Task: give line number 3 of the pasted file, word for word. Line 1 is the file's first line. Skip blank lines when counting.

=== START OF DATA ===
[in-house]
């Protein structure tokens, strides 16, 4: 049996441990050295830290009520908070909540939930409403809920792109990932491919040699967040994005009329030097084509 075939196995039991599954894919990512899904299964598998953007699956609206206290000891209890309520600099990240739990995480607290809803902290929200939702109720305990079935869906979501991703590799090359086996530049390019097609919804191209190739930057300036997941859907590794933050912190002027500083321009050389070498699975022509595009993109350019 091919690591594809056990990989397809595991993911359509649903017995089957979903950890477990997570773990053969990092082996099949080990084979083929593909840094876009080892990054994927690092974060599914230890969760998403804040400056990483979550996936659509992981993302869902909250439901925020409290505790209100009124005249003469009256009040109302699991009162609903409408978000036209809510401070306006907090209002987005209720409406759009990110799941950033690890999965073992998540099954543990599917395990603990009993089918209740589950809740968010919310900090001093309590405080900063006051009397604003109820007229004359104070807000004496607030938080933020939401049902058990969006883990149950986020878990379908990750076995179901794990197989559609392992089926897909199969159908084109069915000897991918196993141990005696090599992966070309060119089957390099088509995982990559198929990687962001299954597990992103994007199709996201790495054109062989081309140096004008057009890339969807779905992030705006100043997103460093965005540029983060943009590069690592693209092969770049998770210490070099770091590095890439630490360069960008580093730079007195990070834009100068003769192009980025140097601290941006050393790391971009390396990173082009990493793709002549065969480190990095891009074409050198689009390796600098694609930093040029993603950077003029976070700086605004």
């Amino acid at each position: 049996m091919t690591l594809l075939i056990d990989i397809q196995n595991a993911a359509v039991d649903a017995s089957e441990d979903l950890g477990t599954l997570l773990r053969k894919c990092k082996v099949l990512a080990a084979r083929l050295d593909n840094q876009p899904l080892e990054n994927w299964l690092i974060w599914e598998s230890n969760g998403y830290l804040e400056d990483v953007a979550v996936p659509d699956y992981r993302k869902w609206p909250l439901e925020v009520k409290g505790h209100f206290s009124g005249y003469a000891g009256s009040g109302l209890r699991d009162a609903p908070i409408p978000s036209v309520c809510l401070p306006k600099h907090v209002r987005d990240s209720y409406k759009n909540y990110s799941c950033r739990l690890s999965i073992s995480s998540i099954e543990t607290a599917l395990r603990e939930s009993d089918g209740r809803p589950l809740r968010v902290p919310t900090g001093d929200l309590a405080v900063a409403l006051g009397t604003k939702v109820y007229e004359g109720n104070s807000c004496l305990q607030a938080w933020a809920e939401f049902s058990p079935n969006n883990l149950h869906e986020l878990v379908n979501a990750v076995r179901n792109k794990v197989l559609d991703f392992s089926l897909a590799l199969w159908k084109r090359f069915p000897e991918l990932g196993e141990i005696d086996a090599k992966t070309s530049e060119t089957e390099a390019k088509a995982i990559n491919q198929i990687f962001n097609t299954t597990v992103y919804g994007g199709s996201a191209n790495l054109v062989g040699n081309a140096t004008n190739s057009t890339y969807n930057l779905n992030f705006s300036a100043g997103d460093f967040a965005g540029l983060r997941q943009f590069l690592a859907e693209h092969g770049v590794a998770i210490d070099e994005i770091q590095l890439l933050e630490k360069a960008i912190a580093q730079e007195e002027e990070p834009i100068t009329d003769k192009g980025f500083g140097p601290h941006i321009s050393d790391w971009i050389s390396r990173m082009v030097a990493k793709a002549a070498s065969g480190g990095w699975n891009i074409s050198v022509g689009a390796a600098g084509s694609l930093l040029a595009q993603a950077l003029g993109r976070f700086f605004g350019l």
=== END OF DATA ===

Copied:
């Amino acid at each position: 049996m091919t690591l594809l075939i056990d990989i397809q196995n595991a993911a359509v039991d649903a017995s089957e441990d979903l950890g477990t599954l997570l773990r053969k894919c990092k082996v099949l990512a080990a084979r083929l050295d593909n840094q876009p899904l080892e990054n994927w299964l690092i974060w599914e598998s230890n969760g998403y830290l804040e400056d990483v953007a979550v996936p659509d699956y992981r993302k869902w609206p909250l439901e925020v009520k409290g505790h209100f206290s009124g005249y003469a000891g009256s009040g109302l209890r699991d009162a609903p908070i409408p978000s036209v309520c809510l401070p306006k600099h907090v209002r987005d990240s209720y409406k759009n909540y990110s799941c950033r739990l690890s999965i073992s995480s998540i099954e543990t607290a599917l395990r603990e939930s009993d089918g209740r809803p589950l809740r968010v902290p919310t900090g001093d929200l309590a405080v900063a409403l006051g009397t604003k939702v109820y007229e004359g109720n104070s807000c004496l305990q607030a938080w933020a809920e939401f049902s058990p079935n969006n883990l149950h869906e986020l878990v379908n979501a990750v076995r179901n792109k794990v197989l559609d991703f392992s089926l897909a590799l199969w159908k084109r090359f069915p000897e991918l990932g196993e141990i005696d086996a090599k992966t070309s530049e060119t089957e390099a390019k088509a995982i990559n491919q198929i990687f962001n097609t299954t597990v992103y919804g994007g199709s996201a191209n790495l054109v062989g040699n081309a140096t004008n190739s057009t890339y969807n930057l779905n992030f705006s300036a100043g997103d460093f967040a965005g540029l983060r997941q943009f590069l690592a859907e693209h092969g770049v590794a998770i210490d070099e994005i770091q590095l890439l933050e630490k360069a960008i912190a580093q730079e007195e002027e990070p834009i100068t009329d003769k192009g980025f500083g140097p601290h941006i321009s050393d790391w971009i050389s390396r990173m082009v030097a990493k793709a002549a070498s065969g480190g990095w699975n891009i074409s050198v022509g689009a390796a600098g084509s694609l930093l040029a595009q993603a950077l003029g993109r976070f700086f605004g350019l």